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Criticisms, futures, alternatives

In the late 1990s Third Way governments were in power across Europe - and beyond, in the USA and Brazil, for instance. The Third Way experiment was one that attracted attention worldwide. The changes made by Left parties in Scandinavia, Holland, France or Italy since the late 1980s are as much part of Third Way politics as those developed in Anglo-Saxon countries. Since the early 1990s welfare reform has been at the heart of the Centre-Left's search for a new political middle way between post-war social democracy and Thatcherite Conservatism. For Tony Blair, welfare reform was key to establishing his New Labour credentials - just as it was for Bill Clinton and the New Democrats in the USA. Equality has been 'the polestar of the Left', and the redefinition of this concept by Giddens and New Labour marks a significant departure from post-war social democratic goals. The most useful way of approaching the problem of the Blair Government's 'Third Way' is to apply the term to its 'operational code': the precepts, assumptions and ideas that actually inform policy choice. The choice would be the strategy of public-private partnership (PPP) or the Private Finance Initiative (PFI), as applied to health policy. New Labour is deeply influenced by the thoughts and sentiments of Amitai Etzioni and the new communitarian movement. Repoliticisation is what stands out from all the contributions of reconstructing the Third Way along more progressive lines.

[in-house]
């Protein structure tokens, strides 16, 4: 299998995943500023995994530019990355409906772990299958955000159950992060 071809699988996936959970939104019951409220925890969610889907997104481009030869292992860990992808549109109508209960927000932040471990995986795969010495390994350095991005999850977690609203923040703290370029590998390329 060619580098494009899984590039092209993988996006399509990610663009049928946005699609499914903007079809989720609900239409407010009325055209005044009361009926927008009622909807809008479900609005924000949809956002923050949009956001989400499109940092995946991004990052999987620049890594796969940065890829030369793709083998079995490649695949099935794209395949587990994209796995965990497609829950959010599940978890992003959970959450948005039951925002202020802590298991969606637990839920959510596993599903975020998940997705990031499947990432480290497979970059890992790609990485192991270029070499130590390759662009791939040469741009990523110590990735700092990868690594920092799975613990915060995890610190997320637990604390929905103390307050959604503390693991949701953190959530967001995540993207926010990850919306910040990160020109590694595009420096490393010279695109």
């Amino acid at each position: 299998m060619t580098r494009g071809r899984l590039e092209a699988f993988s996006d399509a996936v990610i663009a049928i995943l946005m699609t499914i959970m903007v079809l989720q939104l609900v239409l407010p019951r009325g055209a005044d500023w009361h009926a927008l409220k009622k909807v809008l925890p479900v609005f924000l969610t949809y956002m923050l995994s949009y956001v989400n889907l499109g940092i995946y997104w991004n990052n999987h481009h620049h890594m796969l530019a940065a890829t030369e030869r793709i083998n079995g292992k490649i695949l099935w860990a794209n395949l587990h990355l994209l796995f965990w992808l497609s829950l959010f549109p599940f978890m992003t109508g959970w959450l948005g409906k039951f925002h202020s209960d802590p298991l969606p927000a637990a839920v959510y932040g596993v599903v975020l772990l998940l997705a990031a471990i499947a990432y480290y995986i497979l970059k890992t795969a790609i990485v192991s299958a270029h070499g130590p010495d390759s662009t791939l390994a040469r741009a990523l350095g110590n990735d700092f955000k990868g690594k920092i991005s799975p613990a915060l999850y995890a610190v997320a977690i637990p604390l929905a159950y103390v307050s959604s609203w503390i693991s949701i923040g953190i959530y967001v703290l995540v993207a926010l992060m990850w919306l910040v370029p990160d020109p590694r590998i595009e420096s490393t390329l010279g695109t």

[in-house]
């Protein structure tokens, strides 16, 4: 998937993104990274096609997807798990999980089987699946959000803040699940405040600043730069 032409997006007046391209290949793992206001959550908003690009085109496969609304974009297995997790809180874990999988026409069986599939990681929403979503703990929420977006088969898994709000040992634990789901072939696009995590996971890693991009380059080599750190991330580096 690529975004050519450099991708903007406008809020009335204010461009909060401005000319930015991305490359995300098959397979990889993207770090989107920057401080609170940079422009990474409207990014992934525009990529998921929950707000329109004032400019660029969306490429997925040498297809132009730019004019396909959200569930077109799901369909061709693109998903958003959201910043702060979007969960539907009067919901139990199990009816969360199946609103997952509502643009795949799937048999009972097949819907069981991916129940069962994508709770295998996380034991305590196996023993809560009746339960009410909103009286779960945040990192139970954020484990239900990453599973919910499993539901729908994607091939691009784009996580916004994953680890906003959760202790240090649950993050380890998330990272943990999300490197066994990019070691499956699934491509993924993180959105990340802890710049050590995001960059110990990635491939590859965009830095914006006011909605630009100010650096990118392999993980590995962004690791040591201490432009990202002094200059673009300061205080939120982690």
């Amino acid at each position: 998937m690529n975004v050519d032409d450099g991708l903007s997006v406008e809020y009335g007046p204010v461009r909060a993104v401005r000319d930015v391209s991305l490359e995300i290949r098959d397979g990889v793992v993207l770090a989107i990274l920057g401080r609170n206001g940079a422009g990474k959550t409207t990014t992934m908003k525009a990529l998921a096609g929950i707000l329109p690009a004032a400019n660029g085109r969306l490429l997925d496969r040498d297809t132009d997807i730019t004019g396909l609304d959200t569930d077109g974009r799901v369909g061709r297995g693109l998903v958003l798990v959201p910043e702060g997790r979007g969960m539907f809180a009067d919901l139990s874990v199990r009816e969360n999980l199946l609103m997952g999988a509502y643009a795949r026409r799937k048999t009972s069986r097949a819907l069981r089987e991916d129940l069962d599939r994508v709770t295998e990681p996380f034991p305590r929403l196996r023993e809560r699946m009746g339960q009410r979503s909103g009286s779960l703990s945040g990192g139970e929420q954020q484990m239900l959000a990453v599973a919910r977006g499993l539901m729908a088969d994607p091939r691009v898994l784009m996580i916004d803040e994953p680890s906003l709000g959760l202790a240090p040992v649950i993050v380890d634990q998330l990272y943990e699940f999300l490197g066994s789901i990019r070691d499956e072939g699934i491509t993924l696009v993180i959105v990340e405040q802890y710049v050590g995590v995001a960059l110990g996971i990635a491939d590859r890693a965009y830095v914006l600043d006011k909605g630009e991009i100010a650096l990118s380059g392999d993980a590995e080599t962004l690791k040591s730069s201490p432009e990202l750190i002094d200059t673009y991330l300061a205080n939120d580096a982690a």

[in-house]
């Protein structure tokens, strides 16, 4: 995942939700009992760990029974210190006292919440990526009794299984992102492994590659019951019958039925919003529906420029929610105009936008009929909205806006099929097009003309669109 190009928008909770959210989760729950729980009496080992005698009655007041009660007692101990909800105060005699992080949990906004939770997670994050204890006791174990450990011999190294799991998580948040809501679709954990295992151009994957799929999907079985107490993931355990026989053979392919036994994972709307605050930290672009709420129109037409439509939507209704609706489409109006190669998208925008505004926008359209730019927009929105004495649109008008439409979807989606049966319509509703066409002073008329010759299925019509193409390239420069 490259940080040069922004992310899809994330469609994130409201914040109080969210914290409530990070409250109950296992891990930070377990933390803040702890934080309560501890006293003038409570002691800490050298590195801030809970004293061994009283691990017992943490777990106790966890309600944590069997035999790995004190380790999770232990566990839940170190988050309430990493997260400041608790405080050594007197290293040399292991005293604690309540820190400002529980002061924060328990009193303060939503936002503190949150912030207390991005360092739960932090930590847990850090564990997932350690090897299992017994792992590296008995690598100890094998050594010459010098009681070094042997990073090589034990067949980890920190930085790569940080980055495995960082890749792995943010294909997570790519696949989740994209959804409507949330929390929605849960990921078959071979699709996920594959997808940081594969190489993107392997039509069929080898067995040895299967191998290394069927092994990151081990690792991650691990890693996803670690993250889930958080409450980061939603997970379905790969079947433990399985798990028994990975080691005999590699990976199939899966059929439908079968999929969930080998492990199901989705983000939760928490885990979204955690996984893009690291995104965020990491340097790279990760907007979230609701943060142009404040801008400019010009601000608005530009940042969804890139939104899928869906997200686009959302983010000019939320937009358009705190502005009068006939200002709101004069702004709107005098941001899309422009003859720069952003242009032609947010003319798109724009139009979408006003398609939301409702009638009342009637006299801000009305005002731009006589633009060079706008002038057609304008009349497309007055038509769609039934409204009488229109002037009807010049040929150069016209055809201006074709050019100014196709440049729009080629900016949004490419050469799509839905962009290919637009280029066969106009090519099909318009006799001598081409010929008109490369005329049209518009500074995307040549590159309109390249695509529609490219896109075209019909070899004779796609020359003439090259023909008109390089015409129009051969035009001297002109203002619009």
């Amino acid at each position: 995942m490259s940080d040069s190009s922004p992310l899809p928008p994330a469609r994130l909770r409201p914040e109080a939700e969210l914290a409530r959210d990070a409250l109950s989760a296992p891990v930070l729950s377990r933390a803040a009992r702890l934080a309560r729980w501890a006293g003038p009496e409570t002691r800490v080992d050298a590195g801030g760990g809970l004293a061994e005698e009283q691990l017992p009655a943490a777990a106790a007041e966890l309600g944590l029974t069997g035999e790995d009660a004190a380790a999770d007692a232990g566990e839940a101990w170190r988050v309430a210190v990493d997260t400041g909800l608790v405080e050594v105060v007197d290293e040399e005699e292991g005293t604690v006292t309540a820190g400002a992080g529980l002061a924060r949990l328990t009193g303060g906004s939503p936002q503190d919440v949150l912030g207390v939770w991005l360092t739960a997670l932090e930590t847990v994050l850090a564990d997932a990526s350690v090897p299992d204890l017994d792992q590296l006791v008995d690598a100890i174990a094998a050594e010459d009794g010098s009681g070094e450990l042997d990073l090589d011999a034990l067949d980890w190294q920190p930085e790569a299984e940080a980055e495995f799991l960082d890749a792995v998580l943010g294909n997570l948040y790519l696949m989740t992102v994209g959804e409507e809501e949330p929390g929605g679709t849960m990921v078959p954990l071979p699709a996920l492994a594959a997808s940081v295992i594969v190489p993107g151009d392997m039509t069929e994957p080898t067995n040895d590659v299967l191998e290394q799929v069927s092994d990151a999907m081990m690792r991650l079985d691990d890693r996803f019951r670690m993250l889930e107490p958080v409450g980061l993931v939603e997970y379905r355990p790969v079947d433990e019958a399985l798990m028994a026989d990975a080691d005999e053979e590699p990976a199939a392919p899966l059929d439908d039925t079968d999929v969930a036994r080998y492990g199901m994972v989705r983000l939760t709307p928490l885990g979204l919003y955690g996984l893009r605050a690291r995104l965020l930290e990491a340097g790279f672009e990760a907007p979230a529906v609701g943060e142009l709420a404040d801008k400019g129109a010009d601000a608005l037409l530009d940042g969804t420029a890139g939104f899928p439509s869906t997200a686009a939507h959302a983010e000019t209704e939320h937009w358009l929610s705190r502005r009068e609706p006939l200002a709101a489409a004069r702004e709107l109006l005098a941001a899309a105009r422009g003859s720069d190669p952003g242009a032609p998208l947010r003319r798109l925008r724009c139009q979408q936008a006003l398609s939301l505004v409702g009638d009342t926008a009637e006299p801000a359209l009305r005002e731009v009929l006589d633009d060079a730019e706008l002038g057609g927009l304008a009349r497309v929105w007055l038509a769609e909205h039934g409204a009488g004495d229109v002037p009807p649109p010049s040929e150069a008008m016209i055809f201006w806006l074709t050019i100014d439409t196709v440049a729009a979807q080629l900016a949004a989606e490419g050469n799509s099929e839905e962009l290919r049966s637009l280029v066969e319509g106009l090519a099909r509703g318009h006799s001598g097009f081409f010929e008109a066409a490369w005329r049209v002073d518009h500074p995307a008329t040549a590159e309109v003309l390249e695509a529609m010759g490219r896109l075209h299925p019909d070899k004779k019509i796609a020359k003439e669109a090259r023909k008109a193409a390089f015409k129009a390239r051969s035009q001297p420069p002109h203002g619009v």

Open Access (free)
Luke Martell

In the late 1990s Third Way governments were in power across Europe – and beyond, in the USA and Brazil, for instance. The Third Way experiment was one that attracted attention worldwide, and gurus of the Third Way could count on invitations to conferences and gatherings of the politically interested across the world. Yet only a few years later

in The Third Way and beyond
Abstract only
Jenny Andersson

of the third way experiment in the 1980s and the party seems to be uncomfortably stuck in the gap between these two legacies. To conclude, I would suggest that a central point of change in Swedish social democratic thought, discussed in the previous pages, is the gradual acceptance in party ideology of a group in Swedish society that is not productive and that constantly falls behind. The empirical

in Between growth and security
Jenny Andersson

demographic developments. 36 Many of these policies were deeply unpopular in Swedish society, and the party lost some of its image as the custodian of the people’s home. In the late 1990s and early 2000s, the SAP tried to reconnect to its historical articulations and break with the legacy of its third way experiment. Once again, party rhetoric contains echoes of post-war discourses. In particular, there has been a newfound

in Between growth and security